Low points and high points


With the car’s air conditioner on the fritz as my family of three headed into the hottest corner of the United States, our stay in Phoenix, Arizona extended from one day to three while a local mechanic wrangled it back into working order. Hoping to catch up on the lost time, we set a goal of arriving at Yosemite National Park on the same date we originally intended, which meant pushing through three long driving days to make it happen.

By the time we rolled into a dusty RV park on the edge of Mojave, California, the road vibrations had flattened our good moods of two days ago into a puddle of the grumps. We three were all a little snippy, and for the first time since we departed Atlanta four weeks ago, our ten-foot travel trailer felt decidedly small.

From visits years ago, we knew the state of California to be a place of unparalleled natural beauty, with endless miles of cliff-edged coastline to the west, and a rugged, mountainous interior of national parks to the east. Margaret and I were sprawled over our foam mattress, examining maps, searching campground locations, and not quite seeing eye-to-eye about our next move.

The mood became increasingly tense as we pored over the potential routes. Margaret has a poignant love for the natural wonders of the world, and she cast a vote for a rumble through the parks. I submitted my ballot for a drive up the coastline, hoping to make camp in more established towns that promised better connectivity for my graphic design work. Sparing details of the nudges and nitpicks, let’s just say we went to bed in a bit of a silent huff.

What seemed like moments later, the rising sun sent warm, white rays of light through the window beside our bed. I stretched, looked at the clock, and entertained pleasant thoughts about the day ahead. And then an unease started to course through my veins… oh yes, the evening’s discord. The fog continued to roll in, and I pulled our navy, ribbed blanket over my head.

Facing another full day of driving, we pushed through the tasks of breaking camp without making much eye contact. However difficult the past two days had been, the one we were beginning was looking all the more grim.

After we weaved our way back onto the 99, the ice chipped a little. With the boy quietly enjoying time with his digital babysitter (Bob the Builder), we reminded ourselves of the tenets of the trip: no expectations, no plans, just enjoying wherever the road leads and savoring the distraction-free time together as a family.

The epic sights and experiences of California had lured both of us away from these goals and into a frenzied scramble to pack too much into a tiny window of time. And we were all suffering for it.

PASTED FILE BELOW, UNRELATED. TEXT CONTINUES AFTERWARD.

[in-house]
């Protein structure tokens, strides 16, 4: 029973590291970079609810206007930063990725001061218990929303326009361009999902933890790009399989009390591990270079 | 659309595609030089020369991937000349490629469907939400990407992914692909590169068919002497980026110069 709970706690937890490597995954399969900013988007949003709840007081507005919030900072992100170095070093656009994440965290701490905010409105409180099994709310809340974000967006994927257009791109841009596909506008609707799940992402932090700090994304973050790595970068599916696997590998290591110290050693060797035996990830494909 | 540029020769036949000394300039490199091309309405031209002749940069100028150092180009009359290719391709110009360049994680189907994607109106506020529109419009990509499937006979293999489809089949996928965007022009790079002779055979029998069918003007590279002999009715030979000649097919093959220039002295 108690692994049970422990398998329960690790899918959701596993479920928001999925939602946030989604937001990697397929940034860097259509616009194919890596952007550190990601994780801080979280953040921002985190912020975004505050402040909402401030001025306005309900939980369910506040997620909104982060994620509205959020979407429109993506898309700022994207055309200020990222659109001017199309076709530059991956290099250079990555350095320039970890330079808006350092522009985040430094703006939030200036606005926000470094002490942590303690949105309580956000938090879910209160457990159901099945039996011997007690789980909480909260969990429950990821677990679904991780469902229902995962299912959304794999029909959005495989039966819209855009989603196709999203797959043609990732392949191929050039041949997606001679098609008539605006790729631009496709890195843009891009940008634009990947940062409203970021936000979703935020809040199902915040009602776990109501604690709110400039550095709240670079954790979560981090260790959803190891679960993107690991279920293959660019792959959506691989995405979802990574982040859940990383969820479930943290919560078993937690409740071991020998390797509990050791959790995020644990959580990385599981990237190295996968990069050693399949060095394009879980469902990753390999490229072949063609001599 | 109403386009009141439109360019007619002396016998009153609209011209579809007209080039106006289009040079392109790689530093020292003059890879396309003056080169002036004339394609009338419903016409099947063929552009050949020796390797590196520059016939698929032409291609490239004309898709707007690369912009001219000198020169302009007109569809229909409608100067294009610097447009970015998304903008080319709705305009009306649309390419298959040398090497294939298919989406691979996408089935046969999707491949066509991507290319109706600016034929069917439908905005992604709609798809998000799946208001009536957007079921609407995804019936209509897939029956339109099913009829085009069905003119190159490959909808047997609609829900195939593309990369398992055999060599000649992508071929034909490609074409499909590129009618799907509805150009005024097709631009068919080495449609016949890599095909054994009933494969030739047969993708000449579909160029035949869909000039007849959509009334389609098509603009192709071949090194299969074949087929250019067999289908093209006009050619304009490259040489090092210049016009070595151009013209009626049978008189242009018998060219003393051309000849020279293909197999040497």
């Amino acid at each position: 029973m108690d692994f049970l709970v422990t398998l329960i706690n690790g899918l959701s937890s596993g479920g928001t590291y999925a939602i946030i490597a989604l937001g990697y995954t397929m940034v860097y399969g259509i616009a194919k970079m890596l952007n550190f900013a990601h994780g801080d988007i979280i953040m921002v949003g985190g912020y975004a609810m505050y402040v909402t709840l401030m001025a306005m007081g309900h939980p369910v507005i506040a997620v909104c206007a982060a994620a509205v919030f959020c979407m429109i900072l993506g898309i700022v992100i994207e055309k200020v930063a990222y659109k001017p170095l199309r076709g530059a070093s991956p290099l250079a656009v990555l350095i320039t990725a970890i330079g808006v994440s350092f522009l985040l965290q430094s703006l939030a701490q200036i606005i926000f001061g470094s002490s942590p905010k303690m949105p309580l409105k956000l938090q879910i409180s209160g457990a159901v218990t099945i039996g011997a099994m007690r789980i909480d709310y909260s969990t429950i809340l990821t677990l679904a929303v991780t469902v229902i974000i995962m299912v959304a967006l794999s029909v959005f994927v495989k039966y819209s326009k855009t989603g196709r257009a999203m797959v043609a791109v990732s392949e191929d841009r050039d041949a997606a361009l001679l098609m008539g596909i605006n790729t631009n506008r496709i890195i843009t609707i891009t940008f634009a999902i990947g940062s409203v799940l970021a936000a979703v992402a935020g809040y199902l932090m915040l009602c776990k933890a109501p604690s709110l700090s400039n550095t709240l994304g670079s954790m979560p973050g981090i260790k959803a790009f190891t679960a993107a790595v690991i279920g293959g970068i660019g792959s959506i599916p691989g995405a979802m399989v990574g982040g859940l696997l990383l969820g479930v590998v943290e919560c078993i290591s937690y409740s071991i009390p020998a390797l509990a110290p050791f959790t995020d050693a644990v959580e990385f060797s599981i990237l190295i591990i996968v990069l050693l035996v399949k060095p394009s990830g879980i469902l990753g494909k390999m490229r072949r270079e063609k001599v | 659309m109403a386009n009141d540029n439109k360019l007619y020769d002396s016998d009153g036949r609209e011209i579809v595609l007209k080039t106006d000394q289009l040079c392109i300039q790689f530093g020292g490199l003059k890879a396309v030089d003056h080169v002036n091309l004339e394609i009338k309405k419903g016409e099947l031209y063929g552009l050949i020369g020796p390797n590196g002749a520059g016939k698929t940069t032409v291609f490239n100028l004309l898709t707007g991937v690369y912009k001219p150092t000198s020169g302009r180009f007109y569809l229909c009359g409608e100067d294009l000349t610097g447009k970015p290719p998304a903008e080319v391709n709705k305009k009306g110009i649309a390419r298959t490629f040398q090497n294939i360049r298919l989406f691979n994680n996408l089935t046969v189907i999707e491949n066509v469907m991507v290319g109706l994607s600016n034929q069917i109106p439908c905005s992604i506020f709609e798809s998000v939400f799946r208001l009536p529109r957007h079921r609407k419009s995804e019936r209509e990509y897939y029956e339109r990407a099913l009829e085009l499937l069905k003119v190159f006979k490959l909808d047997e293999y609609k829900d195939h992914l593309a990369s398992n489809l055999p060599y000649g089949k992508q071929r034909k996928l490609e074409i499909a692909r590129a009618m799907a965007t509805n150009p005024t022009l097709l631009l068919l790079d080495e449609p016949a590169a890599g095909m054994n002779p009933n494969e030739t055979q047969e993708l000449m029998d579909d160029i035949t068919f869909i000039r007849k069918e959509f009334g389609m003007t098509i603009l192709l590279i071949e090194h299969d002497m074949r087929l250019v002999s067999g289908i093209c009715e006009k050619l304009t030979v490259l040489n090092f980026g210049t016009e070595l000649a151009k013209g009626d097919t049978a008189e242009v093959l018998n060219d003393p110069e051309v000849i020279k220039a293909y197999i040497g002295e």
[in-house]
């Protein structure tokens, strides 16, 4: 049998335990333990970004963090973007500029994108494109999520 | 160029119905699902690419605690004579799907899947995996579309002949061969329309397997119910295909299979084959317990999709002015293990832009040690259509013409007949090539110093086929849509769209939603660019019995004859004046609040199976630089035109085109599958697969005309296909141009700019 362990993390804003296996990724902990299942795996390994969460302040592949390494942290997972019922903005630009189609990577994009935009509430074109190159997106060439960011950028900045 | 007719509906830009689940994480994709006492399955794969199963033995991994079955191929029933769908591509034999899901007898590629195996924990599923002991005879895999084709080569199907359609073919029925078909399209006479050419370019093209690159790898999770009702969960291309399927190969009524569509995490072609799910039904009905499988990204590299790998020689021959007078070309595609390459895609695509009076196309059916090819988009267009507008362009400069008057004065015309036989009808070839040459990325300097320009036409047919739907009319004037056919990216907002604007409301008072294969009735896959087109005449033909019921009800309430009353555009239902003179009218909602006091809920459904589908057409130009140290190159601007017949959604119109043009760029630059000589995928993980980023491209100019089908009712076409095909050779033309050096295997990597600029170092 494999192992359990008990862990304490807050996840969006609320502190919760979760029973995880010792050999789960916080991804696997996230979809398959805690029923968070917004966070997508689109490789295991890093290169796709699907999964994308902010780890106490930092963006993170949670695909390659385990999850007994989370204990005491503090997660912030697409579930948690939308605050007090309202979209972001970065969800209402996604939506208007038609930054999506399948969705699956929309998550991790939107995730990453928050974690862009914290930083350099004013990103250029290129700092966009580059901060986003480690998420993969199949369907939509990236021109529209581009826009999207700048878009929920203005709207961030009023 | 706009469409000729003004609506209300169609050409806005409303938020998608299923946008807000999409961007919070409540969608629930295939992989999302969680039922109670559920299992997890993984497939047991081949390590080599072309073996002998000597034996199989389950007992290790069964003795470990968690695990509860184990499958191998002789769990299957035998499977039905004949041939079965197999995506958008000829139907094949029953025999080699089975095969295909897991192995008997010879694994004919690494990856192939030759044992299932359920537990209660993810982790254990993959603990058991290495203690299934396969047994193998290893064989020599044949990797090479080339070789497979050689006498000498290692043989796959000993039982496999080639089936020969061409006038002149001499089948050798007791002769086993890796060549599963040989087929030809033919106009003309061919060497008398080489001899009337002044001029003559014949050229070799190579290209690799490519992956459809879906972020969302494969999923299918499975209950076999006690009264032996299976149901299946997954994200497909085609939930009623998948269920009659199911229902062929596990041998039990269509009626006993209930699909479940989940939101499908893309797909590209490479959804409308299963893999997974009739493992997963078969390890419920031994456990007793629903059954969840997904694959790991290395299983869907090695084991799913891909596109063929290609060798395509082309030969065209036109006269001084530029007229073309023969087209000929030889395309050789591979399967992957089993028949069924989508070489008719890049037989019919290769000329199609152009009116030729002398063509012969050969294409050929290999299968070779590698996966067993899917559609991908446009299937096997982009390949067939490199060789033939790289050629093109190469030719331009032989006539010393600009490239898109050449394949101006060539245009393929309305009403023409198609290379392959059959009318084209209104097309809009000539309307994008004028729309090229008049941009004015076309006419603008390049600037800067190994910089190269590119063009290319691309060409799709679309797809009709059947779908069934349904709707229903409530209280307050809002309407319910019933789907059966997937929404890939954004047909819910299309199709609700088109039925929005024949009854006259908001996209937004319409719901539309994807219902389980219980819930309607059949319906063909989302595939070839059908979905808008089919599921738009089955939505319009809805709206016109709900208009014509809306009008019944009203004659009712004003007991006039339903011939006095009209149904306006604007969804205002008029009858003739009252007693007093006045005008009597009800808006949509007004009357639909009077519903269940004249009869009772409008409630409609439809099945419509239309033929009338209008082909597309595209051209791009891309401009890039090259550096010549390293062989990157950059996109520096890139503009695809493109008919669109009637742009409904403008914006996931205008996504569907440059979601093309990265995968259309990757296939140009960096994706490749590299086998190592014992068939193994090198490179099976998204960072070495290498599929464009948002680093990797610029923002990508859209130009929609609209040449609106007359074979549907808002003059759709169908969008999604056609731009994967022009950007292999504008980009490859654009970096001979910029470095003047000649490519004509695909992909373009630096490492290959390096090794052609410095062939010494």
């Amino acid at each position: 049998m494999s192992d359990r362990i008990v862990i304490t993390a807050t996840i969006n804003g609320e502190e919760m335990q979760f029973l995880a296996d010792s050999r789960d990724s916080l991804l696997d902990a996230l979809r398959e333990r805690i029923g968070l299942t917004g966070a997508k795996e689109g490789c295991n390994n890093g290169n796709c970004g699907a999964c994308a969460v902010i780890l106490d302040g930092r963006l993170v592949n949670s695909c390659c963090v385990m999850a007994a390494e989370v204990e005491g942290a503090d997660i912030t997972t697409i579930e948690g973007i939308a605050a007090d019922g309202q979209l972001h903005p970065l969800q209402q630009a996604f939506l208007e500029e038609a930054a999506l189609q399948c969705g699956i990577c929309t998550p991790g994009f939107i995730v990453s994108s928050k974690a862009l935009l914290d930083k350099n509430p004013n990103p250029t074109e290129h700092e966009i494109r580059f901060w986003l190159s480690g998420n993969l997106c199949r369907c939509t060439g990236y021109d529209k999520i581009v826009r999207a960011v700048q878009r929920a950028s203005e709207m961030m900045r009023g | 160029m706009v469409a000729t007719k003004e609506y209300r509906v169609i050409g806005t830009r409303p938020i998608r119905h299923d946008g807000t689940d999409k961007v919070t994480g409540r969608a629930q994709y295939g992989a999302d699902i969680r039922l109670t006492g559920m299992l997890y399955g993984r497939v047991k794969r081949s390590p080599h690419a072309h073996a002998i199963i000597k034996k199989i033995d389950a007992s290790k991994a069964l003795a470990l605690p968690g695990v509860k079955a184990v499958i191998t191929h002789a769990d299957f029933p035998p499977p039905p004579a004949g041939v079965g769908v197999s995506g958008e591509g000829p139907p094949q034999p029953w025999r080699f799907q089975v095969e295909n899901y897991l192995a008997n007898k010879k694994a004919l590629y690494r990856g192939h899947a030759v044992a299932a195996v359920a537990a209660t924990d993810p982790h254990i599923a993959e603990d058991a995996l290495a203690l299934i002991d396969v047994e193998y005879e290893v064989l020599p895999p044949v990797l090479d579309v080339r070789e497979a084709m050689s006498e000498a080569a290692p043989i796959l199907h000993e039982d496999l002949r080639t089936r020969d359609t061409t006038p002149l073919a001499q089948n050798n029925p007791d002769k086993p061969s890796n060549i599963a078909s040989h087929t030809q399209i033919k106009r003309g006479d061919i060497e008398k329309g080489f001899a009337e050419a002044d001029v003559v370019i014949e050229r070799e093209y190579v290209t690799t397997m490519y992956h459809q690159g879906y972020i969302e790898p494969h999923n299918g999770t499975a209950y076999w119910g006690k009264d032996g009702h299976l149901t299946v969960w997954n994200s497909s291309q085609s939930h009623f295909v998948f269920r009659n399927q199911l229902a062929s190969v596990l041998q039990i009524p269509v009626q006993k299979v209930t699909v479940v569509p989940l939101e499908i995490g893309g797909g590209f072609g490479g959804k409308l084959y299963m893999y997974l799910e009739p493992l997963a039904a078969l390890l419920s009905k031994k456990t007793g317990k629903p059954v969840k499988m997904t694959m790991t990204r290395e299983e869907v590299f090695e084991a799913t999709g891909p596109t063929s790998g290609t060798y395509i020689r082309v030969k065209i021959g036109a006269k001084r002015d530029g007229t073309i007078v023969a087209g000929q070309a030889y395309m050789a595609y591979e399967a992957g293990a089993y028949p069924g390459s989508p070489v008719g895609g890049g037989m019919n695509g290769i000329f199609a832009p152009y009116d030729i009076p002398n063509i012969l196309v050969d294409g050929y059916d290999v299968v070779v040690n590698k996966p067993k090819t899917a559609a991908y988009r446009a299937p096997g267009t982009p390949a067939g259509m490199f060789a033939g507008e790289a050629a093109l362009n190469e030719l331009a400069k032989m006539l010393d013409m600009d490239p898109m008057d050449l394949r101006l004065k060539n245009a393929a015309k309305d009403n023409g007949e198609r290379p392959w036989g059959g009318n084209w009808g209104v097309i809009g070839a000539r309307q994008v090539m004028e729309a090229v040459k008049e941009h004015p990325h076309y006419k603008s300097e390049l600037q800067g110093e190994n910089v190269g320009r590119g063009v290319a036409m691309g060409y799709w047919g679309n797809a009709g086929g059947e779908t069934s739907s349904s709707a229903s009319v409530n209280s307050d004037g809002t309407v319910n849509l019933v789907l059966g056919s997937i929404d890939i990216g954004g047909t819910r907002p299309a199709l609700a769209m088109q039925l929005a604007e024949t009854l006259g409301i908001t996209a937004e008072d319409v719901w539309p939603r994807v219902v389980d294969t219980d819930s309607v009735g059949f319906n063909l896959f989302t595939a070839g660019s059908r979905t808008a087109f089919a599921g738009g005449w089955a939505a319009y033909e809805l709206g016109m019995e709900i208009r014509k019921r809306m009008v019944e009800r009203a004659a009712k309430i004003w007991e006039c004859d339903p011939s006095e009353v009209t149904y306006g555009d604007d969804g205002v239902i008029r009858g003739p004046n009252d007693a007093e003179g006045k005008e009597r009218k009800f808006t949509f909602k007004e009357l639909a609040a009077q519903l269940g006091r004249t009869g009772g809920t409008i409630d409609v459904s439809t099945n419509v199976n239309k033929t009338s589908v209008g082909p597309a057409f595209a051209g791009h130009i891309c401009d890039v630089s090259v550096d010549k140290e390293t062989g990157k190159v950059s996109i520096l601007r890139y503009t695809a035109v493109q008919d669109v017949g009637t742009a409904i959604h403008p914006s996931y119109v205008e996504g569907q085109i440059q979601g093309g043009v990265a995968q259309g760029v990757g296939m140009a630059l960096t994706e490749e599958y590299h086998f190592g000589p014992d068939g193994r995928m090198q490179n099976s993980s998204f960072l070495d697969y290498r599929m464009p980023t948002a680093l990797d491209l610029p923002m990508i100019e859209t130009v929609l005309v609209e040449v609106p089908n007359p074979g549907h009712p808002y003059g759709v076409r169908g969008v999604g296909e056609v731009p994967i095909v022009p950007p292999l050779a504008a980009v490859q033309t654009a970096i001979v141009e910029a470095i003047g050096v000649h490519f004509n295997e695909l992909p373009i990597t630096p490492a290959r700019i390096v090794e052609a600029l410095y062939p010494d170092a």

With that reminder came the enjoyment of a beautiful Saturday morning — fresh coffee in hand, a favorite morning radio broadcast, and the rolling ranges of the mid-California mountains just beyond the windshield.

As we ascended into the peaks, a charming family farm stand came into view, offering pick-your-own berries, hayrides, and first-rate blueberry pie a-la-mode. We pulled off the highway and into the gravel lot for some old-fashioned family road-trip fun that was not epic, not gorgeous, and not breathtaking. And in those ways, it became the perfect reminder of why we journeyed all this way in the first place.

An unplanned road trip around the country for weeks on end sounds like the living of a dream, and in many ways, it is precisely that. But a break from a home address does not mean a departure from our tendencies toward hyper-scheduling, over-planning, and unrealistic expectations. Though not always easy, I am thankful that the open road constantly reminds us to think through our priorities and focus on that which is truly important.


My family is currently traveling around the USA in a 10 foot Shasta Compact travel trailer from 1969. We are currently camped near Yosemite National Park, California and headed toward San Francisco. Keep it right here for tales from the journey, and please also join us on Facebook, Twitter, and Instagram. Nothing keeps us motivated more than the encouragement of hearing from our readers, so please keep in touch by commenting below. Thanks!

2 thoughts on “Low points and high points

  1. When I started reading this post I was wondering about the focus on time and schedule. So glad you made it back to the right place and priorities. And thanks for sharing the tough days as well, that’s what makes it real.

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